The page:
The upcoming parliamentary elections carry particular weight.  Under the constitutional amendments adopted by referendum in March 2011, the new Egyptian Constitution will be drafted by a Constituent Assembly elected by the new Parliament.  If the Brotherhood dominates the Parliament, then the Assembly in charge of drafting the new Constitution will likely reflect the Brotherhood’s constitutional preferences.   Perhaps for that reason, the Brotherhood, unlike many of the newly formed parties, lauded the military’s plans to postpone the constitution-drafting process until after the parliamentary elections.   Confident that the elections will produce a bloc large enough in its favor, the Brotherhood expects to control the constitution-drafting process as well.  The Brotherhood also rejected a set of supra-constitutional principles intended to guide the Constituent Assembly and ensure that the new Constitution conforms to certain principles such as equal rights for women and religious minorities. 

What does the Brotherhood’s likely electoral success mean for the future of Egypt?  The Brotherhood is a fairly closed and secretive group and has declined calls to reveal its constitutional vision before parliamentary elections take place.  The opinions of the locals are also mixed.  Some characterize the Brothers as “aggressive” and intent on establishing an Iran-like theocracy in Egypt.  They point to a protest that took place on July 29, 2011, when a demonstration that was scheduled to be a non-ideological rally for Mubarak’s swift prosecution became a show of force for the Islamists.  The members of the Brotherhood (along with other Islamist groups) started chanting Islamist slogans and rallying for the establishment of Sharia law, which prompted the non-Islamists to withdraw from the protest.  Others believe that the Brotherhood “is not so bad” and will do little more than perpetuate the existing role of Islam in Egyptian society (even before the revolution, the Egyptian Constitution established Islam as the state religion and Sharia law as the principal source of legislation).  That difference of opinion among the locals might reflect a generational rift within the Brotherhood itself—between the younger, more progressive, faction and the older, more conservative, members.  It remains unclear whether and how that internal rift will be resolved in the upcoming months.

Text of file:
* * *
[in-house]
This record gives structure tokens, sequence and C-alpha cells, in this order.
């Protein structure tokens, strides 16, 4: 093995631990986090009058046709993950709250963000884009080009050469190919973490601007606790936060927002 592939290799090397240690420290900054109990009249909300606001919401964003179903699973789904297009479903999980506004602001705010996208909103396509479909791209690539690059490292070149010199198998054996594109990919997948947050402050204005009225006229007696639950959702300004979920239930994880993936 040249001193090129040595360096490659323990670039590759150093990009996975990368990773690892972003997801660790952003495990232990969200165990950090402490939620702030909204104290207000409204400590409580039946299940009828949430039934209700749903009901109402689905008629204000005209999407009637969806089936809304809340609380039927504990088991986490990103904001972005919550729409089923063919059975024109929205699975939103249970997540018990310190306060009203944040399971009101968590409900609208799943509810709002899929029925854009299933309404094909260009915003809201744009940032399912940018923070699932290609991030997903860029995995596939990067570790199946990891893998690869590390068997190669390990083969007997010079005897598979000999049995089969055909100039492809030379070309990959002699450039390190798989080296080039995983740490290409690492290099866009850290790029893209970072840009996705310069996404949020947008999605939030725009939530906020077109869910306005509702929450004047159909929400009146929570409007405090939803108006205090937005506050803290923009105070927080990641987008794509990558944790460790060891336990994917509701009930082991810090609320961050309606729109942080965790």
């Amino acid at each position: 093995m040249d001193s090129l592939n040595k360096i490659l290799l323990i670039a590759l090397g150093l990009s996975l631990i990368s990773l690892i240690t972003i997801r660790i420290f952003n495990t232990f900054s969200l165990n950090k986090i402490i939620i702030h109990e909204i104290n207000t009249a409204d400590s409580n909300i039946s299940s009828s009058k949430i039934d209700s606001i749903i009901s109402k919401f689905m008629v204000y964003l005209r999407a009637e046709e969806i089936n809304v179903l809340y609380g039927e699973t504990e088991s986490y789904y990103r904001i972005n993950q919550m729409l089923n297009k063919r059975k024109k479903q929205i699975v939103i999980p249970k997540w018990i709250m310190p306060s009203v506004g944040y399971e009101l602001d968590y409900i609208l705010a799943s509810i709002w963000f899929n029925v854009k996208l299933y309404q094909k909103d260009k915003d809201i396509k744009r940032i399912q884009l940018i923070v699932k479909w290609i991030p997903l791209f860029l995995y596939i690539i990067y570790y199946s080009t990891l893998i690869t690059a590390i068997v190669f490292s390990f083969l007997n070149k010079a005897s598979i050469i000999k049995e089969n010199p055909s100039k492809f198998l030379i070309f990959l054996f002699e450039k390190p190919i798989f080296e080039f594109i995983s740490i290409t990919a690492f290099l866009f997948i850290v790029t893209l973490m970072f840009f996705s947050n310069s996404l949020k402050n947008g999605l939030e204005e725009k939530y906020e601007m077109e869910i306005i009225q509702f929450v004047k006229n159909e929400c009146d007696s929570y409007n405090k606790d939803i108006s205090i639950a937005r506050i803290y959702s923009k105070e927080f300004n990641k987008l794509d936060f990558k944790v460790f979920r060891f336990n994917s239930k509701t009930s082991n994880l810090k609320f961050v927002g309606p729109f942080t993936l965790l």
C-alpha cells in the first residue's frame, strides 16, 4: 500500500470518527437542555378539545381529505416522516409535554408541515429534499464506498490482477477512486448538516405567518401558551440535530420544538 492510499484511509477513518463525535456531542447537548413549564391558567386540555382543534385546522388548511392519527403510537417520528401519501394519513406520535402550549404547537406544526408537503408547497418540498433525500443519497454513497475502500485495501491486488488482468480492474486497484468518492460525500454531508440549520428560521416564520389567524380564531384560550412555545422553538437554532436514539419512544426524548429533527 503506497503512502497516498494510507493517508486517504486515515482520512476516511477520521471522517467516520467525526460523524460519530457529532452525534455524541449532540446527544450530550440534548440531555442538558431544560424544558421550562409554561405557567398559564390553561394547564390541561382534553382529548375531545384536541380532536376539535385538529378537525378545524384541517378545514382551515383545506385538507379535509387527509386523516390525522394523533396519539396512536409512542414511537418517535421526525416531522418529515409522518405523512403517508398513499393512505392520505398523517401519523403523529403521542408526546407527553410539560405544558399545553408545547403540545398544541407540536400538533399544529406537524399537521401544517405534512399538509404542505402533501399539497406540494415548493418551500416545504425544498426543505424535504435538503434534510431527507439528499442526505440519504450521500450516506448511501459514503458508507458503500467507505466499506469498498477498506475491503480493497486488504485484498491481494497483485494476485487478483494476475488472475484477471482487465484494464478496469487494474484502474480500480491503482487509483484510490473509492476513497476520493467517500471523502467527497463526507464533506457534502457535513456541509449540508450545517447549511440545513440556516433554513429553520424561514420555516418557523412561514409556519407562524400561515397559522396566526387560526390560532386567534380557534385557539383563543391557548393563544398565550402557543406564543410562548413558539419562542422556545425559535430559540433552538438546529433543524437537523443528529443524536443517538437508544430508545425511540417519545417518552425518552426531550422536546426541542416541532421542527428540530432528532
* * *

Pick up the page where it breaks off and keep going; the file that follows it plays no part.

At least for some Egyptians, the thirst for democracy outweighs the concerns raised about the Brotherhood.  As one Christian local put it to me, “I don’t care if the Brotherhood comes to power—as long as we have democracy in Egypt.”  There is always the possibility, of course, that the Brotherhood will use the democratic process to undermine democracy, so the result, as Edward Djerejian put it, is “one person, one vote, one time.” 

Posted by Ozan Varol on August 22, 2011 at 12:47 PM in Current Affairs | Permalink